21 Upland steppe, with or without shrubs. 22 Shrub or tree pseudosteppe in very dry climate. 24 Temperate and cold temperate climates with shrub pseudosteppe or pistachio-almond tree pseudosteppe. 25 Mainly high steppe with or without trees or shrubs. 30 High mountain steppe and grassland. 31 Plateau and submontane steppe. 33 Steppes or tree steppes with pistachio, almond and Juniper. 34 Steppe or tree steppes with juniper. 35 Oak and juniper forest stage formations. 36 Formations of the deciduous and semi deciduous forest stage; 37 Formations of the western sub-Mediterranean oak and pine stage; 38 Formations of the eastern sub-Mediterranean oak and pine stage; 39 Formations of the fir and cedar stage; 40 – 46: Mountain formations (Temperate and cold axeric climates).



47 Formations of the western humid submountain stage.

48 Formations of the western dry submountain stage.


32 Lowland steppes.


51 Steppe and desert formations.

Source: Vegetation map of the Mediterranean zone (UNESCO – FAO, 1970)

2.5 South America, Africa and Tropical Asia

These three regions are presented together, as the source maps are all of the same type, i.e. the ecofloristic zone (EFZ) maps. These EFZ maps were developed during FRA1990 to report forest resources information by Ecological Zone. The work was carried out by ICIV, now the Laboratoire d' Ecologie Terrestre (LET), Toulouse, France. As part of the FRA2000 ecological zoning LET has updated and amended the EFZ maps. This involved the development of a consistent classification and coding for the three continents and refinement of the EFZ delineation by using more recent (potential) vegetation maps and digital elevation model (DEM) data.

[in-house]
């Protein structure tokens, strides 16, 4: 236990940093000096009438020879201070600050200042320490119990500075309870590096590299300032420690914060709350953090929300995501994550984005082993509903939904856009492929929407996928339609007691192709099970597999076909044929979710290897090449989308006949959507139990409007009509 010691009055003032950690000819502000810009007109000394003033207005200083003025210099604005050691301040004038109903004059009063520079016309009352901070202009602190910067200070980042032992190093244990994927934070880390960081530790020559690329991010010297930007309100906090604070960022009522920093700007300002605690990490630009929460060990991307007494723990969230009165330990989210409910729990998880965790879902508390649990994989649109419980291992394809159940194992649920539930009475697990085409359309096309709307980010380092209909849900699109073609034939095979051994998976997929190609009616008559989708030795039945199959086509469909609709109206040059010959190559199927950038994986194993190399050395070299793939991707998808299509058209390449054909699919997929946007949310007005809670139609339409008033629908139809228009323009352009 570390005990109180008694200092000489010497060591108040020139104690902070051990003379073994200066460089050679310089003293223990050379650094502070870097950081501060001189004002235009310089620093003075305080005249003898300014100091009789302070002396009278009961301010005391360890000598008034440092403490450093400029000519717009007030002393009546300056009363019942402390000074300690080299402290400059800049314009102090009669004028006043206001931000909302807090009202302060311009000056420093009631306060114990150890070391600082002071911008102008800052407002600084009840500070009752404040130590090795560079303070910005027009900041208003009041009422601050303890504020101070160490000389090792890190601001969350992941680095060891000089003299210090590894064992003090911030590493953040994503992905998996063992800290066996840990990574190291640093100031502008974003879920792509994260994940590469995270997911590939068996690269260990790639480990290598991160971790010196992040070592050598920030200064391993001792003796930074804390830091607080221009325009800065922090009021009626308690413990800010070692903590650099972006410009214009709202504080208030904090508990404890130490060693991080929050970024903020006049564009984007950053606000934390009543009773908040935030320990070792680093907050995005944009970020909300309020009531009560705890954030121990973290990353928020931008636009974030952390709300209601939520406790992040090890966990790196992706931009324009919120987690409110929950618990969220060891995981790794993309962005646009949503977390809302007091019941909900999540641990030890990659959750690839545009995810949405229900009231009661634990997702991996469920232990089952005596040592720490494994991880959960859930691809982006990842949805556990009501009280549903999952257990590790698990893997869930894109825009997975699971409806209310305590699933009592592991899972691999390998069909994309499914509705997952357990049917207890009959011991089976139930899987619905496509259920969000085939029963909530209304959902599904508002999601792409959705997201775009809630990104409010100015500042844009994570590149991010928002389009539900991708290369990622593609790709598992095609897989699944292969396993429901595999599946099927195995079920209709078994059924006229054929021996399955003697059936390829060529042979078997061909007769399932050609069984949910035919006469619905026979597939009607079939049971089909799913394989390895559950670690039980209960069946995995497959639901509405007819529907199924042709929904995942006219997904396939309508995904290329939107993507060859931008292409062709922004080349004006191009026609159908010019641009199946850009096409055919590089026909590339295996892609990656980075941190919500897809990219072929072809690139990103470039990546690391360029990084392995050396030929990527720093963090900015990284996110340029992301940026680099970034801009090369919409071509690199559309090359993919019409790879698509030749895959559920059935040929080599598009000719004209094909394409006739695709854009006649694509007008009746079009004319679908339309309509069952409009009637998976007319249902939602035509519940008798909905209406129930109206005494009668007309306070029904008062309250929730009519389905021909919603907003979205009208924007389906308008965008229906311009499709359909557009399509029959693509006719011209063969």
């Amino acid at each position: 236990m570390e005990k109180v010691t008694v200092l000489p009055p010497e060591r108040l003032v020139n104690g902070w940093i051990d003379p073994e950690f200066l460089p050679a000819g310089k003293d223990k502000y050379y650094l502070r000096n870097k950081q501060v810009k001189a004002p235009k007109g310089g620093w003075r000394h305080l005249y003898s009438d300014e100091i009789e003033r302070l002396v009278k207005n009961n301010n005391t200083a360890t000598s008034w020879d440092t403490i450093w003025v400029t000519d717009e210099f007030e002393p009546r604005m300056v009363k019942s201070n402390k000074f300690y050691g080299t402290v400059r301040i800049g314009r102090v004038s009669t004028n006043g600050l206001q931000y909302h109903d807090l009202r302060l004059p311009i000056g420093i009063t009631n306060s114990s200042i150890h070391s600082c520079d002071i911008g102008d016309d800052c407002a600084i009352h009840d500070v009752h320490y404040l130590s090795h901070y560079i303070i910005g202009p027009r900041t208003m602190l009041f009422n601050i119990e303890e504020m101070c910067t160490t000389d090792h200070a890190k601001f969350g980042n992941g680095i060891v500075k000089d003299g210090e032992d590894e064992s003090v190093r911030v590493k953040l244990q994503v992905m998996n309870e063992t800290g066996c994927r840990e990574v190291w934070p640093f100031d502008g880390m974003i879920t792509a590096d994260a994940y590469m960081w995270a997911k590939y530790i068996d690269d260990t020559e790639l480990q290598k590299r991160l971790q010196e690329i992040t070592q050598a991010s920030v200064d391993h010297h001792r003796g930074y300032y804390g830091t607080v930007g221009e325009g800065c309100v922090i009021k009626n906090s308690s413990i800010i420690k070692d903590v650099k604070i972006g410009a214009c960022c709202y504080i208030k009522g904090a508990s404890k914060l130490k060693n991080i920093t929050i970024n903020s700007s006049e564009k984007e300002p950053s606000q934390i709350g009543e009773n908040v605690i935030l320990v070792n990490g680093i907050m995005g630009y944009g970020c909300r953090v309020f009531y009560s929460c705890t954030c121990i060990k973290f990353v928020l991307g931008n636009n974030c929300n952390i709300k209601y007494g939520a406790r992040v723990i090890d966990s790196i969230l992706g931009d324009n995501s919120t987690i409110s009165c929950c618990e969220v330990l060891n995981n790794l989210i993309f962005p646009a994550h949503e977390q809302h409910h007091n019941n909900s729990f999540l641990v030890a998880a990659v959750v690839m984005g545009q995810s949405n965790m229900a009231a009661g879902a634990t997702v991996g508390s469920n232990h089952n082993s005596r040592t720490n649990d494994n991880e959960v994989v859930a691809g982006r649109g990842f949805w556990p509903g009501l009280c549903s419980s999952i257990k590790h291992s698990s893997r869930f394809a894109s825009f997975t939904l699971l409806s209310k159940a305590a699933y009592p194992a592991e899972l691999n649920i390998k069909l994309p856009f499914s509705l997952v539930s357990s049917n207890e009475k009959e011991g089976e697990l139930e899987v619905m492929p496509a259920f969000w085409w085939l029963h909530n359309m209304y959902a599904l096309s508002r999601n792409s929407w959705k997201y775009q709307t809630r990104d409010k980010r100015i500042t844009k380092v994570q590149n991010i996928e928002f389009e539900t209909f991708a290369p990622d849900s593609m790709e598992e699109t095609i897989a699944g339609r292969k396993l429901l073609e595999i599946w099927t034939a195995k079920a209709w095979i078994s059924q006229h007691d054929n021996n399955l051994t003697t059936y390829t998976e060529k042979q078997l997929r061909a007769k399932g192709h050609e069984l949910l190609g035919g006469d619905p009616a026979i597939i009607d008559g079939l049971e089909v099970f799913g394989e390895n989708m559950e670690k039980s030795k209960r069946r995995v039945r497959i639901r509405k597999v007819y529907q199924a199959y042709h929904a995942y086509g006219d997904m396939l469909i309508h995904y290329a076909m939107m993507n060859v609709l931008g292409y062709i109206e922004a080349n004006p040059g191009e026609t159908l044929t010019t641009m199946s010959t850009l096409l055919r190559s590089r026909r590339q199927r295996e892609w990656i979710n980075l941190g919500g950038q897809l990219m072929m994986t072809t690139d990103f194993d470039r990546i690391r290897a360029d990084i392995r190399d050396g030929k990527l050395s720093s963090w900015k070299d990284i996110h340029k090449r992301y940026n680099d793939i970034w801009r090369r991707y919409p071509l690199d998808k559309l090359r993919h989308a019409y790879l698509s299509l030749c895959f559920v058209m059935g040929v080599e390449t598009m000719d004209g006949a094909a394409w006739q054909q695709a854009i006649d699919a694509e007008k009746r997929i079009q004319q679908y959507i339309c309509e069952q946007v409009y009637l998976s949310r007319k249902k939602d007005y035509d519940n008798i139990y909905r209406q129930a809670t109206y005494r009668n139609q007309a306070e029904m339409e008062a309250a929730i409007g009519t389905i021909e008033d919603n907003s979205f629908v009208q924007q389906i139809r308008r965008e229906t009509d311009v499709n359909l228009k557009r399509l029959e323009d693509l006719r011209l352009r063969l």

The EFZ classification has two levels (Appendix II-4). At the broadest level 28 groups of ecofloristic zones, indicated with Roman numerals, are defined, based on climate, vegetation physiognomy and physiography, i.e. altitude. The ecofloristic zone identifies the most detailed ecological units where floristic composition together with geographic location played a major role in their identification and delineation (LET, 2000).

A case study on South America was carried out prior to the Cambridge meeting, mainly to test the compatibility between the EFZ classification for the tropics and the proposed global framework based on Köppen-Trewartha. The results of this study indicated a good overall correspondence between the systems, with a significant amendment to divide the Köppen-Trewartha tropical Aw, the seasonally dry zone, into a wetter (3 to 5 dry months) and drier (5 to 8 dry months) zone. This division better reflects the vegetation zonation in the tropics: moist deciduous forest followed by dry forest and woodlands further away from the equator.

After completing the GEZ for South America, the correspondence was established for Africa and Asia and one common LUT prepared (Table 15). The altitudinal threshold between lowland and mountains is generally taken at 1000 meter, with some local variations. In certain regions in Asia, for instance western Ghats, India and the mountain range of Sumatra, Indonesia, the threshold is as high as 1500 - 1800 meter. The threshold is based on a clear change in physiognomy and species composition of the forest.